For all the tough talk before the Budget, the cuts announced on Tuesday night were small scale and posed no risk to Wayne Swan taking the title ‘ Australia’s highest taxing and spending Treasurer’, which has traditionally gone with the job. As Tim Colebatch says in The Age this morning:
IF LABOR made no policy decisions this year and put the budget on automatic pilot, federal spending next year would have been $287,828 million. Instead, after months of work by the razor gang, federal spending estimates have been cut to $287,764 million.
Spot the difference? In net terms, Labor cut federal spending by 0.02%. Its net cuts totalled $64 million — $1 for every $4500 the Government spends.
As Treasury’s historical data shows, there have been eight budgets since the fall of the Whitlam government with lower increases in real spending, four of them under Labor.
Though I am pleased that the FTB B and the baby bonus are to be means tested, this is more a symbolic change than a big saving, with only $173 million less spending in 2008-09 as a result. Those two programs between them will still increase their spending by $707 million, of the nearly $2 billion in total increases to official family payments. The Education Tax Refund, which is effectively an extension of FTB A, adds another billion.
And though I hate to criticise any effort to cut spending, no matter how minor, some of their cuts were very low quality cuts. As Andrew Leigh has already pointed out, the cuts to the ABS will reduce the quality of important labour market information. Among other cuts, the Year Book will not be produced next year. While the information in the Year Book is available elsewhere on the ABS website, it is difficult to find for people who don’t know their way around the various statistical series. Members of the public just wanting a quick fact or figure – many of them from ‘working families’ – are the losers here. This is all to save a trivial $22 million, which on my quick calculation is equivalent to about one morning of family handouts.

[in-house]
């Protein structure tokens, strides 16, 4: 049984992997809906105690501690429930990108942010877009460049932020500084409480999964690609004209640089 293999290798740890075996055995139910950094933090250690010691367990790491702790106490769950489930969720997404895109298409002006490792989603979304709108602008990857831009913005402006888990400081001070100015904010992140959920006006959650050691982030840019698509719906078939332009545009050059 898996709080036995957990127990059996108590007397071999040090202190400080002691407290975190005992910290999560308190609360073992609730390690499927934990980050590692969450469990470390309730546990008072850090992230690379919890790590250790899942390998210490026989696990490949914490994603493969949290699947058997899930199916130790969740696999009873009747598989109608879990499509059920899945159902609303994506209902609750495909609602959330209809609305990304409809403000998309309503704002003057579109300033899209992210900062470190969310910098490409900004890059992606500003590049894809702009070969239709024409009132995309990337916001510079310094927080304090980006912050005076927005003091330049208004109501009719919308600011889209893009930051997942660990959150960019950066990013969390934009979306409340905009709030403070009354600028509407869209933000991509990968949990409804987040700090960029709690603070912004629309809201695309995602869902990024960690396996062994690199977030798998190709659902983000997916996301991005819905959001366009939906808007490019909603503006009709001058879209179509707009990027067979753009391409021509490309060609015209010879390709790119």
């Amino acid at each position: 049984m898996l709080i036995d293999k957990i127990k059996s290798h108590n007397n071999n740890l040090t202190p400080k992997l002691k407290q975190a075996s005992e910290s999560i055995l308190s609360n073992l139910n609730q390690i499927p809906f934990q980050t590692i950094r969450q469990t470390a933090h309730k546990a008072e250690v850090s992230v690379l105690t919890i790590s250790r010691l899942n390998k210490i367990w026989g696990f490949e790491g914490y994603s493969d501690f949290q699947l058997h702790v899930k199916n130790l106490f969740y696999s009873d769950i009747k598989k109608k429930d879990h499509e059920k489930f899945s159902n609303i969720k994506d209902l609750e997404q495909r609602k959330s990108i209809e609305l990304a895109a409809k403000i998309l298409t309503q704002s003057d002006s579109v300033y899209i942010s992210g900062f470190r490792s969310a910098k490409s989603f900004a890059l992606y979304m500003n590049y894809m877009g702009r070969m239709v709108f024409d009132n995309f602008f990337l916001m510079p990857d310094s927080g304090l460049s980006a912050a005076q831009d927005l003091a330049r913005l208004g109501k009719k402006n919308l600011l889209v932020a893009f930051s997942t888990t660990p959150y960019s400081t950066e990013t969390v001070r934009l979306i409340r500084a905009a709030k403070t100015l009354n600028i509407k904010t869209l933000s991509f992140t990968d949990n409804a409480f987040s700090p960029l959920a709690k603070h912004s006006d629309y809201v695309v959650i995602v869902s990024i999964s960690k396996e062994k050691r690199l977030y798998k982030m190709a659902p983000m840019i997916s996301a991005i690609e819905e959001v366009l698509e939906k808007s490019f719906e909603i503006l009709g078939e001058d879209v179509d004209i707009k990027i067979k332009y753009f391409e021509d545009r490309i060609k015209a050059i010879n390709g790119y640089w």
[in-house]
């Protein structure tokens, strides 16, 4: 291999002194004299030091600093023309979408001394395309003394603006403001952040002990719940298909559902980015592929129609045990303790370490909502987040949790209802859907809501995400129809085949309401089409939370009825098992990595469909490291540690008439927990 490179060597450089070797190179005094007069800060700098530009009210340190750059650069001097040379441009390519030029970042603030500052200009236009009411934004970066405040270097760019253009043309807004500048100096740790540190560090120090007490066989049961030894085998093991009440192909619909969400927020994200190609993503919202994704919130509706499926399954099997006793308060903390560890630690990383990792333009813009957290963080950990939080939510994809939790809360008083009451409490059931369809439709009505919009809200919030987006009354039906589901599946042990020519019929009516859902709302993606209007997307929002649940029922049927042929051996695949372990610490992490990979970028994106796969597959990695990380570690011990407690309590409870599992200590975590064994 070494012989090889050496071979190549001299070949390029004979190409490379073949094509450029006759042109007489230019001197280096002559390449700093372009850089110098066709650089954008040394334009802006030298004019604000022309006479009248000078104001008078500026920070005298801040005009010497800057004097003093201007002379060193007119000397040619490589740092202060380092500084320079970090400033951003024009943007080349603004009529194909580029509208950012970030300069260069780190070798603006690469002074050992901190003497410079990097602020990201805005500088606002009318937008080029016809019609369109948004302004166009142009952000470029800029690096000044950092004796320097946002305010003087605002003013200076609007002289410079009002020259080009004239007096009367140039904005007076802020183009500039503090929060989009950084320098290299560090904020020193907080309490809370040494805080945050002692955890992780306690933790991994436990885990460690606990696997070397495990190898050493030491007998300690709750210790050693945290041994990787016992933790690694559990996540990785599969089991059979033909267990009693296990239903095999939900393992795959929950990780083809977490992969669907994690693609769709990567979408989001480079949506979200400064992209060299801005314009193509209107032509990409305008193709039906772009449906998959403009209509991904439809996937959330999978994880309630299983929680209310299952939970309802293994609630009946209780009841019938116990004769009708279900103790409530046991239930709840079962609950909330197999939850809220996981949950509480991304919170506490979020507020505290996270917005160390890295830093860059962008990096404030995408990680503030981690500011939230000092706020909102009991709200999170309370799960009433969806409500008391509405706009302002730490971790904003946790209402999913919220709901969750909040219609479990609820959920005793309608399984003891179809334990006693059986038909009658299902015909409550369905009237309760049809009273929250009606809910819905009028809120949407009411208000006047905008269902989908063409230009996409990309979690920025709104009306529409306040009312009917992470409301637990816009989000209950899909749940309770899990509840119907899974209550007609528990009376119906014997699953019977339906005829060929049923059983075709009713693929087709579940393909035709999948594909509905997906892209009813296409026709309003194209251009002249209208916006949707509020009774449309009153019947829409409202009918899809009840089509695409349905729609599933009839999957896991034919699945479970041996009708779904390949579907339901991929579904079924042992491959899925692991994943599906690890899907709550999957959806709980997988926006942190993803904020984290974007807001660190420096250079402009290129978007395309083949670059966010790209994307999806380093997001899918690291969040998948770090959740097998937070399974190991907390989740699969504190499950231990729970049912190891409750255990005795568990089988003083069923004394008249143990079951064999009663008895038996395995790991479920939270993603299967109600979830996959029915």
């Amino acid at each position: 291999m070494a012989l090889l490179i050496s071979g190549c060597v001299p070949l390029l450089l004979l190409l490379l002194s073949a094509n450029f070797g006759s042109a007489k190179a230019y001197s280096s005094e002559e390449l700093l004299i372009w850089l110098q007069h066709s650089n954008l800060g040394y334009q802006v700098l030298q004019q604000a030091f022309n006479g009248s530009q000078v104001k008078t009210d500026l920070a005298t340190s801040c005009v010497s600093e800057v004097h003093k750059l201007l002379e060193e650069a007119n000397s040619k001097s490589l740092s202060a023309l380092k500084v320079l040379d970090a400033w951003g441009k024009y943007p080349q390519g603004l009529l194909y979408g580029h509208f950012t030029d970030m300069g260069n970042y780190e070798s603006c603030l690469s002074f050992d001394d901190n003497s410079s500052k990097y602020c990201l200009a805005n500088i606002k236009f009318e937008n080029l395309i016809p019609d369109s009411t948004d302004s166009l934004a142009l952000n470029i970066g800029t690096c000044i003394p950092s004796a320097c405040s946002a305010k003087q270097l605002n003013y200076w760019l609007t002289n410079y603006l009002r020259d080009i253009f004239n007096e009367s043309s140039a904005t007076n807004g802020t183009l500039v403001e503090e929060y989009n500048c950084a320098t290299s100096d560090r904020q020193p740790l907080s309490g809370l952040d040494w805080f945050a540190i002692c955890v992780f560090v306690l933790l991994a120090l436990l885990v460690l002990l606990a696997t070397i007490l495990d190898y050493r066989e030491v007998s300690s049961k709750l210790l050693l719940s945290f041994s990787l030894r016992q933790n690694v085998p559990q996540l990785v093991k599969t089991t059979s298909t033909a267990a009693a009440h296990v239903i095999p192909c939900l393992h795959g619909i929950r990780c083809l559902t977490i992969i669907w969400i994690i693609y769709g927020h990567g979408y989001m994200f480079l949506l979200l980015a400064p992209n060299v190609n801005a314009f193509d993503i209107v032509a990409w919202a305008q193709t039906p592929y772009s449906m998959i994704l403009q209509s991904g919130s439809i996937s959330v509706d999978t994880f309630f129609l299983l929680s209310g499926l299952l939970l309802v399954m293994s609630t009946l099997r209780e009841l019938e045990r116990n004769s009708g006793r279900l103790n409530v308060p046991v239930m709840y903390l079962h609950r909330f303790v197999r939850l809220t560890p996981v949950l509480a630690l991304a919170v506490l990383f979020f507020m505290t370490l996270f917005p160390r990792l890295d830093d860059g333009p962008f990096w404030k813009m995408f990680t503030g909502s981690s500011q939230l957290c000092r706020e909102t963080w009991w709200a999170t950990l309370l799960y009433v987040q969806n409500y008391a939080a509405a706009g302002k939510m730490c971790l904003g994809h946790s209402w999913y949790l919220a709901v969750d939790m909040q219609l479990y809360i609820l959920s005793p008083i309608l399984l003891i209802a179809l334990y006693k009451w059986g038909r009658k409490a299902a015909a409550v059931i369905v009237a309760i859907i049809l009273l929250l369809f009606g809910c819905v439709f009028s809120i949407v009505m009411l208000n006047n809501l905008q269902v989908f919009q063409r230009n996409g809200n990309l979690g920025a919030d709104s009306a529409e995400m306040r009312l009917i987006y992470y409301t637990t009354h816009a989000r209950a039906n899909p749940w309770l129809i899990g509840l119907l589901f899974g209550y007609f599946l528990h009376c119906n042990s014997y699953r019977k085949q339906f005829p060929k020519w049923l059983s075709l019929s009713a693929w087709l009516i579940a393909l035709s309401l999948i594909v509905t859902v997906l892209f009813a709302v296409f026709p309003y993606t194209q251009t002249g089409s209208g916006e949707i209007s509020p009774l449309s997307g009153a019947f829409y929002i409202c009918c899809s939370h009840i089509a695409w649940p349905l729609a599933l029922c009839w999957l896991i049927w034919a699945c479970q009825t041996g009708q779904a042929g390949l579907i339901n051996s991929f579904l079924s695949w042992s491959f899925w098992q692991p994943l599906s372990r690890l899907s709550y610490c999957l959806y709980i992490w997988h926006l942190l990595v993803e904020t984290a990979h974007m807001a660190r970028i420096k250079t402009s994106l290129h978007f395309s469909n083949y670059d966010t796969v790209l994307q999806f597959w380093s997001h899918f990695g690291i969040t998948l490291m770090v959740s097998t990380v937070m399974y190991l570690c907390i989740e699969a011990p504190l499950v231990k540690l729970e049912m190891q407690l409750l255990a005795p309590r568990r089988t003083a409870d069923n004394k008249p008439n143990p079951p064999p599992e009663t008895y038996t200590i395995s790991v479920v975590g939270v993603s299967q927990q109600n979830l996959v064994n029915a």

I think the cutting of Ministerial and Opposition staff by 30% – saving about $27 million and taking us into the early evening of our day of family handouts – is also shortsighted. Staff burnout is a big issue in politics, and with a man as PM who famously has no regard for work-life balance wit ill be an even bigger issue for Labor than it was for the Coalition. (A Rudd government ministerial staffer recently responded to to my information request in an email timed at 1.23am).
It isn’t a terrible budget, but it is a disappointing one, because the first budget in the electoral cyle is usually the best of the three. It’s downhill from here.